The furniture goes but little beyond the practical and useful.  A gilded mirror, indeed, adorns the whitewashed wall.  The two beds have pillows and striped curtains...On one side is a small octagon table, and here [are] a brass candlestick and a warming-pan.  Upon hooks on the wall hang a musket and fire-lock.  No stove is there, but in the ample fireplace the wood crackles and blazes cheerfully above the huge back-log and around the two iron dinner pots, hung to the trammel by hooks and chain.

Arent and Susannah Bussing had three children: Peter, born in 1674; Harman, born the following year; and Harman 2nd, in 1677.   Bussing was prominent in the New Haarlem community.  In addition to his position as magistrate, in 1676 he was made corporal of the nightwatch, and he was an officer in the Reformed Dutch Church of Haarlem.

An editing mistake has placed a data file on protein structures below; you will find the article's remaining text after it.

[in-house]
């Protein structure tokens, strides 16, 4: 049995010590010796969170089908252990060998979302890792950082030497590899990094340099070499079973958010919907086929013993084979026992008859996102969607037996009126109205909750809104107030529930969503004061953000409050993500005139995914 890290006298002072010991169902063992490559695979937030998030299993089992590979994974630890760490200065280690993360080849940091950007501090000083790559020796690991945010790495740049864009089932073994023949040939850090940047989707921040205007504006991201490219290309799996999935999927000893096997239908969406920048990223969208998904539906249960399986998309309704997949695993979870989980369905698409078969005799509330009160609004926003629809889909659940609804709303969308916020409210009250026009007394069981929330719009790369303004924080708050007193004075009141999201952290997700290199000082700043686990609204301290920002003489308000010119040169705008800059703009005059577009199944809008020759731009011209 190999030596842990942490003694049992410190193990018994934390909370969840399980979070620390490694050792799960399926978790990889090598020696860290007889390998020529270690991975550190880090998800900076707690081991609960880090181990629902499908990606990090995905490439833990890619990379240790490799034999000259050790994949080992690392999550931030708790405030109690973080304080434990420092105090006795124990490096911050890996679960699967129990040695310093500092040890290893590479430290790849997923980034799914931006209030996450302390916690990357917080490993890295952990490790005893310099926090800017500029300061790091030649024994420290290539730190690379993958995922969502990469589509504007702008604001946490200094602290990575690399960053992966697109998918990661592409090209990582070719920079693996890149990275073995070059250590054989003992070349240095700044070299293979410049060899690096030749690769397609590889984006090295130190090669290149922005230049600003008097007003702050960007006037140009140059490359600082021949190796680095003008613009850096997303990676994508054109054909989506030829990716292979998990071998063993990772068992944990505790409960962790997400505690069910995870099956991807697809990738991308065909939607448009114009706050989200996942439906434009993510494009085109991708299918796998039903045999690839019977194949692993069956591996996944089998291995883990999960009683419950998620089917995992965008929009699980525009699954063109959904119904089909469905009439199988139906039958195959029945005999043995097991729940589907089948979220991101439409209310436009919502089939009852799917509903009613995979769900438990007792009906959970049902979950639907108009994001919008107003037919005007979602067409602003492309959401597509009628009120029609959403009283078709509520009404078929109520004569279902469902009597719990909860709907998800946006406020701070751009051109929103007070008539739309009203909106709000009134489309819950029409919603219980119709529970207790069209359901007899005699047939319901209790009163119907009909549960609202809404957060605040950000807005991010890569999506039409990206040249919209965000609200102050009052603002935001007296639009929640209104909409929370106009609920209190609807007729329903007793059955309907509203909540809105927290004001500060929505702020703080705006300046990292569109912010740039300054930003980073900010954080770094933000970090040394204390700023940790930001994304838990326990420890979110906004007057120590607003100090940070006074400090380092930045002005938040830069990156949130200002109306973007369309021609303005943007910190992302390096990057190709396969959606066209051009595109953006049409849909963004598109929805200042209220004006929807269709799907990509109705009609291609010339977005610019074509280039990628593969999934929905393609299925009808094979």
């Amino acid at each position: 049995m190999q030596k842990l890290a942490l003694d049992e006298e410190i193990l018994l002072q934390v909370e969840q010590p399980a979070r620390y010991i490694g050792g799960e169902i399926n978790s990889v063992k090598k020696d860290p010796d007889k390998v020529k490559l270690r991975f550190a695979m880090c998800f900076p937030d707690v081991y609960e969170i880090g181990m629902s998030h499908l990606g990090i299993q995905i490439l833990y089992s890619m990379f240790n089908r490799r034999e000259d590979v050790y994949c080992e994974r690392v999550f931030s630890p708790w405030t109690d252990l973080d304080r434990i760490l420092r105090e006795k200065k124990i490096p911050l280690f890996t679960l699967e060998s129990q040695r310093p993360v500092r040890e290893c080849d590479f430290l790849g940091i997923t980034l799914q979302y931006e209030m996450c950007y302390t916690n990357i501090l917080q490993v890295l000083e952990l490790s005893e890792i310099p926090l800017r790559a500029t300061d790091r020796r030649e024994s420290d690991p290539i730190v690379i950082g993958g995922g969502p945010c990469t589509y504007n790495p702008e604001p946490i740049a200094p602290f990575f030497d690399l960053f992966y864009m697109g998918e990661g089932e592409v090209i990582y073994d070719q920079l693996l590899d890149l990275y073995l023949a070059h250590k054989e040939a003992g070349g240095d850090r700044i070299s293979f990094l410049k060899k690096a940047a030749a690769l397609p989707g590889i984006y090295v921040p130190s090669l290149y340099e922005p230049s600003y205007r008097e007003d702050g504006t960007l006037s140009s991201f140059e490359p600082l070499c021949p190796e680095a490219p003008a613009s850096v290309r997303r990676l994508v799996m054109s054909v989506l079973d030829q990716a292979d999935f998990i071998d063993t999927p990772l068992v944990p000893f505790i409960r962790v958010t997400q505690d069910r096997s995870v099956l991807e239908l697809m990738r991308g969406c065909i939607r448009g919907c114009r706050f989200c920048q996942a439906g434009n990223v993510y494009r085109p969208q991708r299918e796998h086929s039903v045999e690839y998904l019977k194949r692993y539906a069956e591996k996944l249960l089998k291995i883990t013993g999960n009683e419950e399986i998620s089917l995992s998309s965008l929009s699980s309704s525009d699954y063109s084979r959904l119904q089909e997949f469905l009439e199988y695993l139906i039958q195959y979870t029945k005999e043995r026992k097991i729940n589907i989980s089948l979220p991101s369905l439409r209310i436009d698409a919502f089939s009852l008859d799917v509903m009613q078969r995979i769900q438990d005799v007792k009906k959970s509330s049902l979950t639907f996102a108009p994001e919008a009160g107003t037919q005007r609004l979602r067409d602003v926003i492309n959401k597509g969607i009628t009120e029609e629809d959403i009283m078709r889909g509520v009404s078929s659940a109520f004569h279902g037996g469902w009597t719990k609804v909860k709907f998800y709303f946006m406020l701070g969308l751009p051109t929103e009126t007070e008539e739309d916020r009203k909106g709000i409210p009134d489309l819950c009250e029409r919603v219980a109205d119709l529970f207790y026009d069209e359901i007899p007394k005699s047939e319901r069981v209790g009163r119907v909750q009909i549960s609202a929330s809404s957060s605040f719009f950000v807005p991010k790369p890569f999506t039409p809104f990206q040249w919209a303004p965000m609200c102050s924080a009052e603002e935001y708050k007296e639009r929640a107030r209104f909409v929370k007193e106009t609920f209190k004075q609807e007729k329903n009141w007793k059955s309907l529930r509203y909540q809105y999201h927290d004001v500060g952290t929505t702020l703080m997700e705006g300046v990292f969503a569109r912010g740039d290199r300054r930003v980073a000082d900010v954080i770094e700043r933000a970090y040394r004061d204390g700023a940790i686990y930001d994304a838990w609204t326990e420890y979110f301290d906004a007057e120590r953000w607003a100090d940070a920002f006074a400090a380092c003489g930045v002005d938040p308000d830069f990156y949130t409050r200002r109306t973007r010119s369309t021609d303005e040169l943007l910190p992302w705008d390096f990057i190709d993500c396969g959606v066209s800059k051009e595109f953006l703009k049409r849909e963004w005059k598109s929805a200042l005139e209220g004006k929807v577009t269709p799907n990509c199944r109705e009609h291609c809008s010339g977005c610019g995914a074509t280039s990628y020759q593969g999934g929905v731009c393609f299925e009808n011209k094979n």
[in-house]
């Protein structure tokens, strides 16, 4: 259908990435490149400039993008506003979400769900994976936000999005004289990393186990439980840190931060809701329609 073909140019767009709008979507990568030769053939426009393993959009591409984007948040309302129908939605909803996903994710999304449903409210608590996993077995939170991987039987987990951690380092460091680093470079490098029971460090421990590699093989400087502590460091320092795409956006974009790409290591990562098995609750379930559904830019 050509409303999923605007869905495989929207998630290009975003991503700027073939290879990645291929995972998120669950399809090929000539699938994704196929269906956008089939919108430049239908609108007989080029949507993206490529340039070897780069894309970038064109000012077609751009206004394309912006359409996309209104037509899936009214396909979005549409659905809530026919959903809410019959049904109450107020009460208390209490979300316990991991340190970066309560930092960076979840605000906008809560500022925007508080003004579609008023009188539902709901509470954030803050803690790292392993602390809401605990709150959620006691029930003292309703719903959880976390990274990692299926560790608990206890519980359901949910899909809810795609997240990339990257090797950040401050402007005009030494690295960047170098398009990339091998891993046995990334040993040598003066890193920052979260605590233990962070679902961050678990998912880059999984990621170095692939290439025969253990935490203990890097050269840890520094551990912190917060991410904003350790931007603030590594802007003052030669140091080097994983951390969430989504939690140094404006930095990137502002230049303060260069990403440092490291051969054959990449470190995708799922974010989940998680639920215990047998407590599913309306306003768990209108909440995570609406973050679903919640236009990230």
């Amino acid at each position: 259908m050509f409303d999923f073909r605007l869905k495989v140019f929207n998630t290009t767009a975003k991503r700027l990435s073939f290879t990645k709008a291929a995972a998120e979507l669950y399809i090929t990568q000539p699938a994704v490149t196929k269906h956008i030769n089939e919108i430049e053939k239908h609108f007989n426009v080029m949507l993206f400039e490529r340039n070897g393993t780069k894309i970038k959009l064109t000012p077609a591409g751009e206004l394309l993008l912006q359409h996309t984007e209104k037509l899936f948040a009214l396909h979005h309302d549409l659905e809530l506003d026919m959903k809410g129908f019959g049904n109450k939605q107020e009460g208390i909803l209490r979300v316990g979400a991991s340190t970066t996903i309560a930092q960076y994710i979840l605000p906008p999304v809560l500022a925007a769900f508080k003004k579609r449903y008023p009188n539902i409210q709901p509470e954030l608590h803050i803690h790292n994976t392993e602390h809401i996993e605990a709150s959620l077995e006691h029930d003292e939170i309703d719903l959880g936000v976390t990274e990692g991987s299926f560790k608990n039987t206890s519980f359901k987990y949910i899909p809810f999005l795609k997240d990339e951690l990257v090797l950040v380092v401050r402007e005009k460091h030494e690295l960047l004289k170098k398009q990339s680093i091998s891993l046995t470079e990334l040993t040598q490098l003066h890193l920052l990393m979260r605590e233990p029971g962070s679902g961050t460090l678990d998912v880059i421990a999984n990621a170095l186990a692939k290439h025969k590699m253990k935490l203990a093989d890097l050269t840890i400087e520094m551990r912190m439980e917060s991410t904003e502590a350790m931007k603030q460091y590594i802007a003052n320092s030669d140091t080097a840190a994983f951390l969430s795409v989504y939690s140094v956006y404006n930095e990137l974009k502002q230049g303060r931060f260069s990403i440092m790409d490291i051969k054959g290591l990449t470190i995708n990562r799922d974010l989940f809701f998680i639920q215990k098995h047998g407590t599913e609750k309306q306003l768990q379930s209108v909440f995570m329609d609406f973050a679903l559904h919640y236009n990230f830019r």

On April 17, 1694, following Susannah's death, he married Divertje Eva Lubberts and they would have six more children.

Over the decades, Bussing continually added to his property until, by the time of his death in 1718, his farm engulfed 127 acres.  His eldest son, Peter, who had married Rebecca Vermilye on June 7, 1700, bought out his siblings' interests in the farm.  He continued to enlarge the property.  The couple would have six children.  Peter died in 1737, "leaving his house and lands in Harlem to his son, Aaron," according to James Riker in his 1881 Harlem: Its Origin and Early Annals.  To his two other sons he gave farms in Fordham.

The Harlem estate inherited by Aaron Bussing now encompassed 201 acres.  It stretched from approximately 139th Street, between Seventh and Eighth Avenues, to 155th Street.  Born on October 21, 1730, Bussing was married to Maria Myer.  The couple had six children, four sons and two daughters.